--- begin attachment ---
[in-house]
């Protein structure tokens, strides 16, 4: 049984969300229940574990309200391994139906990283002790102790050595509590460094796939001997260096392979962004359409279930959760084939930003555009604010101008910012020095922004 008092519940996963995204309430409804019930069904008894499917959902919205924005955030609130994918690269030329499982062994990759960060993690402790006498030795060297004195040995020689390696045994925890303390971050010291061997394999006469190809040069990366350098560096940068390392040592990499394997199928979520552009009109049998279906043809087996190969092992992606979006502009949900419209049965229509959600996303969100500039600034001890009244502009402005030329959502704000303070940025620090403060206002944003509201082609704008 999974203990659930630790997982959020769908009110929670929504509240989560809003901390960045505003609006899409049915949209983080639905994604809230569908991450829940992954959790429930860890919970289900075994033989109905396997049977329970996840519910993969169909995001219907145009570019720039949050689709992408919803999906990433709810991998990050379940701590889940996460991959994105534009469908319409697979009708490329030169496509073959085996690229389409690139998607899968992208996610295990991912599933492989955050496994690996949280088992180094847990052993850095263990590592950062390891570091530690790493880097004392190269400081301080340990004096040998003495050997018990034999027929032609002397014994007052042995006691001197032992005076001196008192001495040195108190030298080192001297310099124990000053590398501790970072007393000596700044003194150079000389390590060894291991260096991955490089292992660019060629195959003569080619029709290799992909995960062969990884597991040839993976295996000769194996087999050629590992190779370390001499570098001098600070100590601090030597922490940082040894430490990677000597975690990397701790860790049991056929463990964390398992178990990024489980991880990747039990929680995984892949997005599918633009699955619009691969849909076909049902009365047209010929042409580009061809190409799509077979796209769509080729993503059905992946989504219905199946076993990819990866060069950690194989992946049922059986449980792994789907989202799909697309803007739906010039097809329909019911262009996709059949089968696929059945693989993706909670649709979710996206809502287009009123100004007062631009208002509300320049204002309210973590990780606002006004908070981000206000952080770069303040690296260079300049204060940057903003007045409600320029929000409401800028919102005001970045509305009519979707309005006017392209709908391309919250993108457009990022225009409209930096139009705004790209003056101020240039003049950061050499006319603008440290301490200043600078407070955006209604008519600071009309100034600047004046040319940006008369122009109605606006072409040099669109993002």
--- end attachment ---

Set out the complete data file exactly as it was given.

[in-house]
């Protein structure tokens, strides 16, 4: 049984969300229940574990309200391994139906990283002790102790050595509590460094796939001997260096392979962004359409279930959760084939930003555009604010101008910012020095922004 008092519940996963995204309430409804019930069904008894499917959902919205924005955030609130994918690269030329499982062994990759960060993690402790006498030795060297004195040995020689390696045994925890303390971050010291061997394999006469190809040069990366350098560096940068390392040592990499394997199928979520552009009109049998279906043809087996190969092992992606979006502009949900419209049965229509959600996303969100500039600034001890009244502009402005030329959502704000303070940025620090403060206002944003509201082609704008 999974203990659930630790997982959020769908009110929670929504509240989560809003901390960045505003609006899409049915949209983080639905994604809230569908991450829940992954959790429930860890919970289900075994033989109905396997049977329970996840519910993969169909995001219907145009570019720039949050689709992408919803999906990433709810991998990050379940701590889940996460991959994105534009469908319409697979009708490329030169496509073959085996690229389409690139998607899968992208996610295990991912599933492989955050496994690996949280088992180094847990052993850095263990590592950062390891570091530690790493880097004392190269400081301080340990004096040998003495050997018990034999027929032609002397014994007052042995006691001197032992005076001196008192001495040195108190030298080192001297310099124990000053590398501790970072007393000596700044003194150079000389390590060894291991260096991955490089292992660019060629195959003569080619029709290799992909995960062969990884597991040839993976295996000769194996087999050629590992190779370390001499570098001098600070100590601090030597922490940082040894430490990677000597975690990397701790860790049991056929463990964390398992178990990024489980991880990747039990929680995984892949997005599918633009699955619009691969849909076909049902009365047209010929042409580009061809190409799509077979796209769509080729993503059905992946989504219905199946076993990819990866060069950690194989992946049922059986449980792994789907989202799909697309803007739906010039097809329909019911262009996709059949089968696929059945693989993706909670649709979710996206809502287009009123100004007062631009208002509300320049204002309210973590990780606002006004908070981000206000952080770069303040690296260079300049204060940057903003007045409600320029929000409401800028919102005001970045509305009519979707309005006017392209709908391309919250993108457009990022225009409209930096139009705004790209003056101020240039003049950061050499006319603008440290301490200043600078407070955006209604008519600071009309100034600047004046040319940006008369122009109605606006072409040099669109993002």